I personally found that opinion rather counterproductive to someone who was making their living off of the business of selling books. I held the opposite opinion and felt what we needed was MORE books and that many good ones were being passed over because there were only so many open slots that were available through a relatively small number of publisher's finite capacity. Of course that was all before the ebook revolution.
With the advances in technology (Print on Demand and ebooks) the ability to put out more books has exploded. During the Gaithersburg Book Festival a panel of publishing professionals was discussing the Future of the book. Jed Lyons noted that a trend of selling less copies of more titles was changing the nature of publishing. He cited the following statistics: (04:25 in the video found here).
- Ten years ago 50,000 books were published per year
- Five years ago 180,000 books were published per year
- Last year there were 1,000,000 books published
- There are now more than 17,000 publishers
As progressive as I have been in my own publishing company, I found that even myself, fell into a trapping that many publishers do, which is limiting the output of authors. When I first started putting out Michael's books, I planned for them to be released one every six-months. My thought process was to have an event that would trigger a "shot in the arm" for sales that would help reverse a decline that was started to appear at this time as the initial bubble of sales started to slow down.
I've now changed my opinion on that front and believe that books should be released as quickly as possible. I think it was John Locke (ebook best seller) who mentioned that each book was like a sales agent who went out into the world on an evangelic mission to bring readers to the author's body of work and that makes a lot of sense to me.
But the shift from scarcity to abundance will have major repercussions to the publishing industry and authors ability to make a living writing. In an article entitled Scarcity to Abundance: E-books and the pain of the Digital Revolution, Steven Lyle Jordon says:
The state of our world, after the full adoption of the Digital Revolution, will likely be as unrecognizable to those of us alive today as the Industrial Revolution would have been to the farmers of the fifteenth century.And I think he's correct. One of the last posts I was commenting on before being banned from Absolute Write was with a poster who actually made the following statements:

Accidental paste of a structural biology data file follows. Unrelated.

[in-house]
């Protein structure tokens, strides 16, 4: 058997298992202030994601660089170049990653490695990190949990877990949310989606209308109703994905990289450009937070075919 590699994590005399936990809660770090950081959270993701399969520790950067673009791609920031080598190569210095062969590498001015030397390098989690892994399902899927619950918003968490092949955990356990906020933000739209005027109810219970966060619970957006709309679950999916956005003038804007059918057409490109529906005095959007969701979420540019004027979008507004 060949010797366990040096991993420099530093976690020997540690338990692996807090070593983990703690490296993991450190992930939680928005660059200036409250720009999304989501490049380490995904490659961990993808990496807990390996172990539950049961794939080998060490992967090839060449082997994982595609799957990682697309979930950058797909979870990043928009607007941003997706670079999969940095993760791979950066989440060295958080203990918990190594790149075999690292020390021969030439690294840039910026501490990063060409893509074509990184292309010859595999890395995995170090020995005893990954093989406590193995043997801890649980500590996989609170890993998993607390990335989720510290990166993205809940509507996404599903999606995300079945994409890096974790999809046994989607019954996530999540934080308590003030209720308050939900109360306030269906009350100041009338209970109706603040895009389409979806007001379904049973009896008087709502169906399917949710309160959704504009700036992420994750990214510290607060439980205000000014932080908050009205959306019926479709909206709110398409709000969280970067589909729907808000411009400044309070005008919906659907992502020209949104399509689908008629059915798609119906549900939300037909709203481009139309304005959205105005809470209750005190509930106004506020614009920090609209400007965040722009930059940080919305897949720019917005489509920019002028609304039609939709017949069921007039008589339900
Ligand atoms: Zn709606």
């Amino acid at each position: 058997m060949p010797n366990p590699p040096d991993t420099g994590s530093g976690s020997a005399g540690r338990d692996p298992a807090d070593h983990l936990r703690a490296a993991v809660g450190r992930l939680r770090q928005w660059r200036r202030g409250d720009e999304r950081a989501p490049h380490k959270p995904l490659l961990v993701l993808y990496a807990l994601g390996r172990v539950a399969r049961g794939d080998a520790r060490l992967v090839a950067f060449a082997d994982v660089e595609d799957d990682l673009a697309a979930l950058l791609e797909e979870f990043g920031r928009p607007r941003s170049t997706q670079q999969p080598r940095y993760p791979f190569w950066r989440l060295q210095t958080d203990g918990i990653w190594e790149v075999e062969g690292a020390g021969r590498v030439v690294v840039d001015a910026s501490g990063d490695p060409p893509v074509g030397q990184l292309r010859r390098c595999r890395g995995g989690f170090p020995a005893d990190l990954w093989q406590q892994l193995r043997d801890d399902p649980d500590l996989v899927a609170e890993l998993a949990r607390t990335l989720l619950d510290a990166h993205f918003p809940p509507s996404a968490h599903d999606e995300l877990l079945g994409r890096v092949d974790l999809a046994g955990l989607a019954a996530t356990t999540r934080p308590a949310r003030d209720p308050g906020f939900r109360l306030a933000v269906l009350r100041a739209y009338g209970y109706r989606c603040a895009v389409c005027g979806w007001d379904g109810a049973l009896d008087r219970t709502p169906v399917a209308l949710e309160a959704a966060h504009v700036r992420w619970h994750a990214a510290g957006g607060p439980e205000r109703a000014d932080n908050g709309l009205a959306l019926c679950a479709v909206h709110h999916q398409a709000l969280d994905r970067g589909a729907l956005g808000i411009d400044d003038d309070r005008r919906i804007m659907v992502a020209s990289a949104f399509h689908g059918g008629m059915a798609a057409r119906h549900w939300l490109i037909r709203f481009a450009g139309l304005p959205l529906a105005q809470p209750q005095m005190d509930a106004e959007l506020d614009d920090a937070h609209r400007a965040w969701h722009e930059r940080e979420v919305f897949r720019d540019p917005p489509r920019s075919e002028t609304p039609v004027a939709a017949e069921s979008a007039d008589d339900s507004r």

I also think your "new model" and "old model" is pretty indicative of exactly the type of thinking I find a little faulty in the first place. I'm sure you'll disagree with me on this, but the model is changing and it's a lot more amorphous than that. We saw tape players turn to cds turn to mp3s and there was no major collapse of the record industry.Seriously? How deep is the hole that those clinging to traditional publishing models live in? We are not talking about a mere "change in format". Nor a trend that only effects self-published authors. What we are seeing is a whole new publishing paradigmn. Here are some comments from my rebutal that I think bears repeating:
Truth be told, my own thought is that I expect there to continue to be paradigm shifts in self-publishing, with commercial remaining largely the same.
The toothpaste is out of the tube and there is no going back. From this point on the number of books will continue to proliferate at an unprecedented speed. I think this will offer both opportunity and challenges, but putting your head in the sand and ignoring that it has occurred is definitely not the correct approach.
If you believe this is about a new format than you are missing the importance of the monumental shifts.
a) Authors selling in the tens and hundreds of thousands without publishers
b) The collapse of bookstore chains
c) A required shift of marketing from chain store buyers to individual readers
d) infinite shelf space of online buying
e) the re-introduction of hundreds of thousands of out of print titles that can now be reintroduced into the market place
f) A huge proliferation of titles (ten years ago 50,000 titles a year were released last year there were 1,000,000 (Source)
g) long tail economics as books can remain "in print" forever through POD and ebooks
h) an end to publisher monopolies as a sole gatekeeper to getting a book to market.
i) a new publishing model (Thomas and Mercer) where a major publisher has access not only to consumer emails but also their buying habits.